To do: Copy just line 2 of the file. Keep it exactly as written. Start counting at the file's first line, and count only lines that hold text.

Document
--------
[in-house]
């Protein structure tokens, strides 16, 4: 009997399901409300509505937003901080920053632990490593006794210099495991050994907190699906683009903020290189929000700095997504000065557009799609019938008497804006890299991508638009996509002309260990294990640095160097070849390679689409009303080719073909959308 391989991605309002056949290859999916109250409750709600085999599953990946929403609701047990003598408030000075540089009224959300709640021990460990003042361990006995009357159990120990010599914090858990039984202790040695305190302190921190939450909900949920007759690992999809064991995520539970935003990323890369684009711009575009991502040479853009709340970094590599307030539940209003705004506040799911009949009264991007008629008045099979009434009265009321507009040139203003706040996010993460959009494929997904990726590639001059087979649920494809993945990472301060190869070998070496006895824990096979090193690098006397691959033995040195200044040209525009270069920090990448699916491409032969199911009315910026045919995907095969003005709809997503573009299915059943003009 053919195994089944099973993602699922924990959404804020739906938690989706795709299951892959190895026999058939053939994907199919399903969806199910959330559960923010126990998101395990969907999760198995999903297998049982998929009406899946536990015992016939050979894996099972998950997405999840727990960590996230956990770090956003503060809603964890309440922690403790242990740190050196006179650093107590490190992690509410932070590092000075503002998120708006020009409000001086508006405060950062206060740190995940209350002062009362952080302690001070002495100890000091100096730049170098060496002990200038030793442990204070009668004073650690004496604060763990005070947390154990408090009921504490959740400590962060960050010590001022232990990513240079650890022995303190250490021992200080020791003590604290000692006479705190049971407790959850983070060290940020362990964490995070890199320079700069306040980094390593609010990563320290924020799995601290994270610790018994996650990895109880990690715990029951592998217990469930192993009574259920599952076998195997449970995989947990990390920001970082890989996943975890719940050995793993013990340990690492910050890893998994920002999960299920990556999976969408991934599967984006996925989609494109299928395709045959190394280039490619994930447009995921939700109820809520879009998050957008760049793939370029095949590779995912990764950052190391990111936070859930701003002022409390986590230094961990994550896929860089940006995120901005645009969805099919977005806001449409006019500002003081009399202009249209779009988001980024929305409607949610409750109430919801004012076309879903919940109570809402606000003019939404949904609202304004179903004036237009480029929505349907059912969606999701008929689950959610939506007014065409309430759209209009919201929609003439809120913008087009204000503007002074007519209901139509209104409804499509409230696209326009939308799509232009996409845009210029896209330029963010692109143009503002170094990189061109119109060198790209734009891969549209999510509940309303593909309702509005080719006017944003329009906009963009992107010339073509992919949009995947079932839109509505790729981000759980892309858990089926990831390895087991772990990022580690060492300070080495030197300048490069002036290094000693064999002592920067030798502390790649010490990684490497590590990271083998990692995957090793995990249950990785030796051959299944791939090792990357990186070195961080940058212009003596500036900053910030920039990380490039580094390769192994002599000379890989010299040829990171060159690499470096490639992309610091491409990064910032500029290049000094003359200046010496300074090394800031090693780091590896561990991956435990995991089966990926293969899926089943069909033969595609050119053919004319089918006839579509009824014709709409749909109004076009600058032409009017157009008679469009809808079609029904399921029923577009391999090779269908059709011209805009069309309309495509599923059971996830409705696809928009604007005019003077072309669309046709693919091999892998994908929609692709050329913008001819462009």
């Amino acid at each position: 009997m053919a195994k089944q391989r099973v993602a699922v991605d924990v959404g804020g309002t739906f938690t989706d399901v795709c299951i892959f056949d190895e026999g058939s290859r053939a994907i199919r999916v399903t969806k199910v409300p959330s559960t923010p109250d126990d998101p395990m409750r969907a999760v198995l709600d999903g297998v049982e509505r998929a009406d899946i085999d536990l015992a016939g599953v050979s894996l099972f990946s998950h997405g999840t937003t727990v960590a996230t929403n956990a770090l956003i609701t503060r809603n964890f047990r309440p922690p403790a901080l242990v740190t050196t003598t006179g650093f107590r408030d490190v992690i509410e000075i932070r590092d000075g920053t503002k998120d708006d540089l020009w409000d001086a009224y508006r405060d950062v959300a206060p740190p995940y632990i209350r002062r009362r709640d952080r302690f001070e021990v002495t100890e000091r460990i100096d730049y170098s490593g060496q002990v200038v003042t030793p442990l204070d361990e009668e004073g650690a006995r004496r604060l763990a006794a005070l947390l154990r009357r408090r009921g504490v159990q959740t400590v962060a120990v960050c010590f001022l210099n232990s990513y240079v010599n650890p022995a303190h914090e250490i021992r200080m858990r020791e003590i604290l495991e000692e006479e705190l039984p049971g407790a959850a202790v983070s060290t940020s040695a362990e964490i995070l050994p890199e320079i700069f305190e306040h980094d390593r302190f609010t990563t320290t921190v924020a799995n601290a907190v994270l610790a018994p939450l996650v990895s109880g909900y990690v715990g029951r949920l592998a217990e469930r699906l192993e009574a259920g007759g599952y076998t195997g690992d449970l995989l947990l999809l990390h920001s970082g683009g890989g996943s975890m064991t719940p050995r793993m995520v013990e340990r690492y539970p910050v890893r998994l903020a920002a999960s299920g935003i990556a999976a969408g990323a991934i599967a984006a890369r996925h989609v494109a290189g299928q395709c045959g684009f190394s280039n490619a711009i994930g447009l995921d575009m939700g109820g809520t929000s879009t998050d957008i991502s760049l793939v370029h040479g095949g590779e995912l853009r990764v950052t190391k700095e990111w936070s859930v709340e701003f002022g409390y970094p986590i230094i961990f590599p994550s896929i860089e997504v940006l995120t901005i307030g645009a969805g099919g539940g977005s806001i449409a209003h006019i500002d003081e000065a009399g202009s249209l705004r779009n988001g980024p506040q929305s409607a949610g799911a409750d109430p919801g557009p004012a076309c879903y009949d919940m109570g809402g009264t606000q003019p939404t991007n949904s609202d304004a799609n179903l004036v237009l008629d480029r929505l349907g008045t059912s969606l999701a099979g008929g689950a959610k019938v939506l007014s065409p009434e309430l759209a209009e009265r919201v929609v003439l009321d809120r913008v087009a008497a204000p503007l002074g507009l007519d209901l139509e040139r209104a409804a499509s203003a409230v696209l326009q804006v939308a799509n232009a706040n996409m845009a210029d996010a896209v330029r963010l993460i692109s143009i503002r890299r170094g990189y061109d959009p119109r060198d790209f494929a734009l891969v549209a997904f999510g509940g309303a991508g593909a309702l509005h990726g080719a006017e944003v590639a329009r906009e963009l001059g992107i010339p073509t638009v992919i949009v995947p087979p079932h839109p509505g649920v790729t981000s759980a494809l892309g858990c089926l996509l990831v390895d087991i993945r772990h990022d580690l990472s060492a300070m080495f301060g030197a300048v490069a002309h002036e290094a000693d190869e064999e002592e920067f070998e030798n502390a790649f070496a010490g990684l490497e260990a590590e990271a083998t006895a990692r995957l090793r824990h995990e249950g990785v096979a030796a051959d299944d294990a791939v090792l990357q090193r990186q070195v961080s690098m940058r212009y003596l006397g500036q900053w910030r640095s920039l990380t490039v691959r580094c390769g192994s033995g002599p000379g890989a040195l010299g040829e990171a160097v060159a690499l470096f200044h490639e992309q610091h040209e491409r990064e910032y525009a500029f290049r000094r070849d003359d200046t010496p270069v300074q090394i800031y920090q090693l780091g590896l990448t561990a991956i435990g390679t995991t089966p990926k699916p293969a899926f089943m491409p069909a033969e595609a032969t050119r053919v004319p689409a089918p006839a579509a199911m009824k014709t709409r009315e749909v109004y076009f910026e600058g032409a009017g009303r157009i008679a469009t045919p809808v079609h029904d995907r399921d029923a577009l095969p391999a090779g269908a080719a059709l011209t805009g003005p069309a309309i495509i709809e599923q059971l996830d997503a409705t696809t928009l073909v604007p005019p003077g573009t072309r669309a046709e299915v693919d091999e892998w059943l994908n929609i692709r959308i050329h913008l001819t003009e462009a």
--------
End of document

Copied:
């Protein structure tokens, strides 16, 4: 009997399901409300509505937003901080920053632990490593006794210099495991050994907190699906683009903020290189929000700095997504000065557009799609019938008497804006890299991508638009996509002309260990294990640095160097070849390679689409009303080719073909959308 391989991605309002056949290859999916109250409750709600085999599953990946929403609701047990003598408030000075540089009224959300709640021990460990003042361990006995009357159990120990010599914090858990039984202790040695305190302190921190939450909900949920007759690992999809064991995520539970935003990323890369684009711009575009991502040479853009709340970094590599307030539940209003705004506040799911009949009264991007008629008045099979009434009265009321507009040139203003706040996010993460959009494929997904990726590639001059087979649920494809993945990472301060190869070998070496006895824990096979090193690098006397691959033995040195200044040209525009270069920090990448699916491409032969199911009315910026045919995907095969003005709809997503573009299915059943003009 053919195994089944099973993602699922924990959404804020739906938690989706795709299951892959190895026999058939053939994907199919399903969806199910959330559960923010126990998101395990969907999760198995999903297998049982998929009406899946536990015992016939050979894996099972998950997405999840727990960590996230956990770090956003503060809603964890309440922690403790242990740190050196006179650093107590490190992690509410932070590092000075503002998120708006020009409000001086508006405060950062206060740190995940209350002062009362952080302690001070002495100890000091100096730049170098060496002990200038030793442990204070009668004073650690004496604060763990005070947390154990408090009921504490959740400590962060960050010590001022232990990513240079650890022995303190250490021992200080020791003590604290000692006479705190049971407790959850983070060290940020362990964490995070890199320079700069306040980094390593609010990563320290924020799995601290994270610790018994996650990895109880990690715990029951592998217990469930192993009574259920599952076998195997449970995989947990990390920001970082890989996943975890719940050995793993013990340990690492910050890893998994920002999960299920990556999976969408991934599967984006996925989609494109299928395709045959190394280039490619994930447009995921939700109820809520879009998050957008760049793939370029095949590779995912990764950052190391990111936070859930701003002022409390986590230094961990994550896929860089940006995120901005645009969805099919977005806001449409006019500002003081009399202009249209779009988001980024929305409607949610409750109430919801004012076309879903919940109570809402606000003019939404949904609202304004179903004036237009480029929505349907059912969606999701008929689950959610939506007014065409309430759209209009919201929609003439809120913008087009204000503007002074007519209901139509209104409804499509409230696209326009939308799509232009996409845009210029896209330029963010692109143009503002170094990189061109119109060198790209734009891969549209999510509940309303593909309702509005080719006017944003329009906009963009992107010339073509992919949009995947079932839109509505790729981000759980892309858990089926990831390895087991772990990022580690060492300070080495030197300048490069002036290094000693064999002592920067030798502390790649010490990684490497590590990271083998990692995957090793995990249950990785030796051959299944791939090792990357990186070195961080940058212009003596500036900053910030920039990380490039580094390769192994002599000379890989010299040829990171060159690499470096490639992309610091491409990064910032500029290049000094003359200046010496300074090394800031090693780091590896561990991956435990995991089966990926293969899926089943069909033969595609050119053919004319089918006839579509009824014709709409749909109004076009600058032409009017157009008679469009809808079609029904399921029923577009391999090779269908059709011209805009069309309309495509599923059971996830409705696809928009604007005019003077072309669309046709693919091999892998994908929609692709050329913008001819462009």